{tab=Trip Recap}

We had a great trip today as we explored one of Orange County's iconic, but seldom visited locations, Irvine Lake.

Created about 1930 by constructing a dam across the face of Santiago Creek, this is now Orange County's largest body of water. It is used as a source of water to the nearby communities of North Orange County and also offers significant fishing a recreation activities.

Irvine Lake is host to several plant species that are limited to it specialized habitats. In some areas the margins of the lake mimic a vernal pool habitat and support a specific set of plants that require seasonally wet (inundated) soils following by drying, as well as mud-marginal plants: Nama stenocarpum, Ammannia robusta (valley red-stem), Echinodorus berteroi (upright burhead), Verbena bracteata (bracted vervain), Crypsis schoenoides, Persicaria lapathifolium (a smartweed),

Persicaria punctata (another smartweed), Phyla nodiflora var. nodiflora (frog-food) and Samolus parviflorus (water pimpernel). We also paused to discuss distinguishing characteristics of several species and genera in the Cyperaceae (sedges) and Typhaceae (cattails) families, including Bolboschoenus maritimus (alkali bulrush), Cyperus esculentus (yellow nutsedge), Cyperus eragrostis (tall umbrella sedge), Typha domingensis (southern cattail) and Typha latifolia (broad-lreaved cattail).

At one location we spent a few minutes understanding two easily confused small flowered asters that were growing side-by-side: Erigeron canadensis (common horseweed) and Symphyotrichum subulatum (slender aster). Another relative, Erigeron bonariensis (flax-leaved horseweed), was growing nearby.

Finally, we visited one of Orange County's few stands of Pluchea serivicea (desert arrowweed).We left the lake with a better understanding of the unique plants here. A few participants even discussed the possibility of CNPS renting one of the small houseboat type of boats and heading out sometime for a late afternoon, early evening trip around the lake, searching for aquatic plants and enjoying the wildlife and environment. Interested? Stay tuned - you never know.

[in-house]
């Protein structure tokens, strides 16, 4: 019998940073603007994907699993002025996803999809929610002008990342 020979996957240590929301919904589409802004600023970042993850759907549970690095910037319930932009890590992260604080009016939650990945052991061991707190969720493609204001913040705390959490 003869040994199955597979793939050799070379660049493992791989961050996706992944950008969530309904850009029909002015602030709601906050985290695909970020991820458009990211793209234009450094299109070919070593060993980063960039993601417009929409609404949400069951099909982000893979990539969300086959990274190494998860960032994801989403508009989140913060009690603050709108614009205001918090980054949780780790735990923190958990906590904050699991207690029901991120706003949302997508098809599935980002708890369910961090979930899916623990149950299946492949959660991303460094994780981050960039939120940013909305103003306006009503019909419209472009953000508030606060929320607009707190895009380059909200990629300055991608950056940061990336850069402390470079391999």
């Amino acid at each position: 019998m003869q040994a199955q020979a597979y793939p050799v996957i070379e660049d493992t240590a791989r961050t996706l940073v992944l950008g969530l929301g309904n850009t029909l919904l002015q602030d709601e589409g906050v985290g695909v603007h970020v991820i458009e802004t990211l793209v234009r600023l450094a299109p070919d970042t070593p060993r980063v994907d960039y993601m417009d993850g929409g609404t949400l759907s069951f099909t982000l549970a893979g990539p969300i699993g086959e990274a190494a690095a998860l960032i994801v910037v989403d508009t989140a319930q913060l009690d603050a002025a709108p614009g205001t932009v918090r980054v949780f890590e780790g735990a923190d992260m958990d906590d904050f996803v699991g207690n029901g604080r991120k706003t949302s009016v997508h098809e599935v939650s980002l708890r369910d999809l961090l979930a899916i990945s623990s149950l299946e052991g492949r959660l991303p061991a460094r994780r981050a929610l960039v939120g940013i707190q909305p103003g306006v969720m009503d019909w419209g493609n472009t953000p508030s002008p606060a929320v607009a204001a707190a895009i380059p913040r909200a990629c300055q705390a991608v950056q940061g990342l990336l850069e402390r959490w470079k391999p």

{tab=Plants Seen}

Acmispon americanus

Acmispon scoparius

Ambrosia psilostachya

Ammannia robusta

Anagallis arvensis*

Artemisia californica

Arundo donax*

Atriplex triangularis (prostrata)

Avena sp.*

Baccharis pilularis ssp. pilularis

Baccharis salicifolia

Bolboschoenus maritimus

Brassica nigra*

Bromus diandrus*

Bromus madritensis ssp. rubens*

Chamaesyce albomarginata

Chamaesyce maculata*

Chenopodium ambrosioides

Cirsium vulgare*

Crypsis schoenoides*

Cuscuta subinclusa

Cynara cardunculus*

Cynodon dactylon*

Cyperus eragrostis

Cyperus esculentus

Datura wrightii

Digitaria sanguinalis*

Echinochloa crus-galli*

Echinodorus berteroi

Eclipta prostrata*

Epilobium ciliatum ssp. ciliatum

Erigeron bonariensis

Erigeron canadensis var. canadensis

Eriogonum fasciculatum

Foeniculum vulgare*

Heliotropium curassavicum

Hemizonia fasciculata

Heteromeles arbutifolia

Heterotheca grandiflora

Lactuca serriola*

Lycopersicon esculentum*

Malosma laurina

Malvella leprosa

Melilotus albus*

Mimulus aurantiacus

Nama stenocarpum

Nicotiana glauca*

Opuntia sp.

Persicaria lapathifolium

Persicaria punctata

Petunia parviflora

Phyla nodiflora var. nodiflora

Picris echioides*

Pinus halepensis*

Plantago major*

Pluchea sericea

Polypogon monspeliensis*

Portulaca oleracea*

Pseudognaphalium luteo-album*

Pulicaria paludosa*

Quercus agrifolia

Rhamnus ilicifolia

Rhus integrifolia

Ricinus communis*

Rorippa palustris

Rumex crispus*

Rumex maritimus*

Salix gooddingii

Salsola tragus*

Salvia apiana var. apiana

Salvia mellifera

Sambucus mexicana

Samolus parviflorus

Schoenoplectus californicus

Solanum americanum*

Sonchus oleraceus*

Symphyotrichum subulatum

Tamarix ramosissima*

Toxicodendron diversilobum

Typha domingensis

Typha latifolia

Verbena bracteata

Verbena lasiostachys var. lasiostachys

Veronica anagallis-aquatica*

Xanthium strumarium

* = Not native, at this location

2018 CNPS Conservation Conference Travel Grant

Congratulations to Marlee Antill, James Bailey, Rebecca Crow, Hailey Laskey, and Wilnelia Ricart, winners of our 2018 CNPS Conservation Conference Student Travel Grant! We look forward to seeing them at the Conference next February. 

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